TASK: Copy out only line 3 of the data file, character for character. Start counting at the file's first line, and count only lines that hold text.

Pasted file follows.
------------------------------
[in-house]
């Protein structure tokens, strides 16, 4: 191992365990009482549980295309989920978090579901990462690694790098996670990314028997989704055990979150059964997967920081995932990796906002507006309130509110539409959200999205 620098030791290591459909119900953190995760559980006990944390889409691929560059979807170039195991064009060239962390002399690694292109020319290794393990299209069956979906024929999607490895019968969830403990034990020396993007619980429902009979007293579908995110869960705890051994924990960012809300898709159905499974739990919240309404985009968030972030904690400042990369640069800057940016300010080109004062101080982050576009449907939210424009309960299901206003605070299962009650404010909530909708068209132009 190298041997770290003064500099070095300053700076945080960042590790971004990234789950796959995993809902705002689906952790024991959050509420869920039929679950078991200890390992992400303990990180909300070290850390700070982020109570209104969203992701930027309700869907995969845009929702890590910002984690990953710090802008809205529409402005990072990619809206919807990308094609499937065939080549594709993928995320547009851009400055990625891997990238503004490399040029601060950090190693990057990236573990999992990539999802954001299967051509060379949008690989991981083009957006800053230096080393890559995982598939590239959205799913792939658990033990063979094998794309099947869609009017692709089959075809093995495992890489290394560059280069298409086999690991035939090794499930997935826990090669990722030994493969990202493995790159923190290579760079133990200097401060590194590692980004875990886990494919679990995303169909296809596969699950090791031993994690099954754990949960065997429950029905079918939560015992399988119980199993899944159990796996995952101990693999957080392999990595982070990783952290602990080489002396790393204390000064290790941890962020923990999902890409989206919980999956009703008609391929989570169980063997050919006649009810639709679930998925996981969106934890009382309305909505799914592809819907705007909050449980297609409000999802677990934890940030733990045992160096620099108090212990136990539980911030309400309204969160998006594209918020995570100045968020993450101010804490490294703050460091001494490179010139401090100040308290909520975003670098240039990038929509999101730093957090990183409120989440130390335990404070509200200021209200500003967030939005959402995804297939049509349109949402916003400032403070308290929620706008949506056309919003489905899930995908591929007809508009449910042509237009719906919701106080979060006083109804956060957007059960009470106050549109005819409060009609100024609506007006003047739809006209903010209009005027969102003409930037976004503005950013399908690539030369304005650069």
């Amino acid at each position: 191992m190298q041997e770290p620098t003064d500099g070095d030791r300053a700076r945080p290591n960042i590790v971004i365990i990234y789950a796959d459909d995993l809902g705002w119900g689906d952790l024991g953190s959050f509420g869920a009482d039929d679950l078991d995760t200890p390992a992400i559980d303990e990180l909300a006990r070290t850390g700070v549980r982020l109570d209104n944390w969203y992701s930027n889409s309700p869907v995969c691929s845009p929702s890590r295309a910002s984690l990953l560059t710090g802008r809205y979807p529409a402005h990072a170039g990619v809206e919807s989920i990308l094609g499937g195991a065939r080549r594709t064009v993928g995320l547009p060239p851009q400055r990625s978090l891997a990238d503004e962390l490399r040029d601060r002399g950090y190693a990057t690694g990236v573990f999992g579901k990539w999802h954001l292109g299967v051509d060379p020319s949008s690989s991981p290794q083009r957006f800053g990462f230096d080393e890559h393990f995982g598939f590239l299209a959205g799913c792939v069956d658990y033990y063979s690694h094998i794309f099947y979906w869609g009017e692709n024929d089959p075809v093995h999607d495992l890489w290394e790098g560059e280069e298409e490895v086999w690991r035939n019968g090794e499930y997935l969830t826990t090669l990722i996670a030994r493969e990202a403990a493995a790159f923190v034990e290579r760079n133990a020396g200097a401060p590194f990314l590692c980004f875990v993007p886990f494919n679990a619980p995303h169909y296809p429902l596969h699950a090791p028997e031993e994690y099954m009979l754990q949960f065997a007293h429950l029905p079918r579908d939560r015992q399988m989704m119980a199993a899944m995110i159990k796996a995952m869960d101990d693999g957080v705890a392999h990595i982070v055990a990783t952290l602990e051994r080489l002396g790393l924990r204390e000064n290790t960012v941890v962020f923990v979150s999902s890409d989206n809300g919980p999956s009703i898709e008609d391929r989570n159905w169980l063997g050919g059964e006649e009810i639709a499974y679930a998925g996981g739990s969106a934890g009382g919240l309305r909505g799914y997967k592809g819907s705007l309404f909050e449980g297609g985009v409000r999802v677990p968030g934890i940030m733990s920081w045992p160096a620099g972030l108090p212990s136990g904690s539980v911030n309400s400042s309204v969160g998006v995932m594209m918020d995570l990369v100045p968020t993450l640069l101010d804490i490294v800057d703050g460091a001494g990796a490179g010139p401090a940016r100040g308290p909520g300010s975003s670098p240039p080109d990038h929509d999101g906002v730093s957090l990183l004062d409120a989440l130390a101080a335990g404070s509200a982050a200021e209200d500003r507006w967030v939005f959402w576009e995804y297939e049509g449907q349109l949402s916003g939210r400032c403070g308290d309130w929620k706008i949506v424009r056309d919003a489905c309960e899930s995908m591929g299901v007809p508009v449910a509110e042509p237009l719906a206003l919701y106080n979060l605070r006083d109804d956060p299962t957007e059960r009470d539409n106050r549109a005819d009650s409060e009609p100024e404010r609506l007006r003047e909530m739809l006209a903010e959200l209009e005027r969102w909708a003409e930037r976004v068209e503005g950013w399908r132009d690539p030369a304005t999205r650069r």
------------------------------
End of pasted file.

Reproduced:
């Amino acid at each position: 191992m190298q041997e770290p620098t003064d500099g070095d030791r300053a700076r945080p290591n960042i590790v971004i365990i990234y789950a796959d459909d995993l809902g705002w119900g689906d952790l024991g953190s959050f509420g869920a009482d039929d679950l078991d995760t200890p390992a992400i559980d303990e990180l909300a006990r070290t850390g700070v549980r982020l109570d209104n944390w969203y992701s930027n889409s309700p869907v995969c691929s845009p929702s890590r295309a910002s984690l990953l560059t710090g802008r809205y979807p529409a402005h990072a170039g990619v809206e919807s989920i990308l094609g499937g195991a065939r080549r594709t064009v993928g995320l547009p060239p851009q400055r990625s978090l891997a990238d503004e962390l490399r040029d601060r002399g950090y190693a990057t690694g990236v573990f999992g579901k990539w999802h954001l292109g299967v051509d060379p020319s949008s690989s991981p290794q083009r957006f800053g990462f230096d080393e890559h393990f995982g598939f590239l299209a959205g799913c792939v069956d658990y033990y063979s690694h094998i794309f099947y979906w869609g009017e692709n024929d089959p075809v093995h999607d495992l890489w290394e790098g560059e280069e298409e490895v086999w690991r035939n019968g090794e499930y997935l969830t826990t090669l990722i996670a030994r493969e990202a403990a493995a790159f923190v034990e290579r760079n133990a020396g200097a401060p590194f990314l590692c980004f875990v993007p886990f494919n679990a619980p995303h169909y296809p429902l596969h699950a090791p028997e031993e994690y099954m009979l754990q949960f065997a007293h429950l029905p079918r579908d939560r015992q399988m989704m119980a199993a899944m995110i159990k796996a995952m869960d101990d693999g957080v705890a392999h990595i982070v055990a990783t952290l602990e051994r080489l002396g790393l924990r204390e000064n290790t960012v941890v962020f923990v979150s999902s890409d989206n809300g919980p999956s009703i898709e008609d391929r989570n159905w169980l063997g050919g059964e006649e009810i639709a499974y679930a998925g996981g739990s969106a934890g009382g919240l309305r909505g799914y997967k592809g819907s705007l309404f909050e449980g297609g985009v409000r999802v677990p968030g934890i940030m733990s920081w045992p160096a620099g972030l108090p212990s136990g904690s539980v911030n309400s400042s309204v969160g998006v995932m594209m918020d995570l990369v100045p968020t993450l640069l101010d804490i490294v800057d703050g460091a001494g990796a490179g010139p401090a940016r100040g308290p909520g300010s975003s670098p240039p080109d990038h929509d999101g906002v730093s957090l990183l004062d409120a989440l130390a101080a335990g404070s509200a982050a200021e209200d500003r507006w967030v939005f959402w576009e995804y297939e049509g449907q349109l949402s916003g939210r400032c403070g308290d309130w929620k706008i949506v424009r056309d919003a489905c309960e899930s995908m591929g299901v007809p508009v449910a509110e042509p237009l719906a206003l919701y106080n979060l605070r006083d109804d956060p299962t957007e059960r009470d539409n106050r549109a005819d009650s409060e009609p100024e404010r609506l007006r003047e909530m739809l006209a903010e959200l209009e005027r969102w909708a003409e930037r976004v068209e503005g950013w399908r132009d690539p030369a304005t999205r650069r």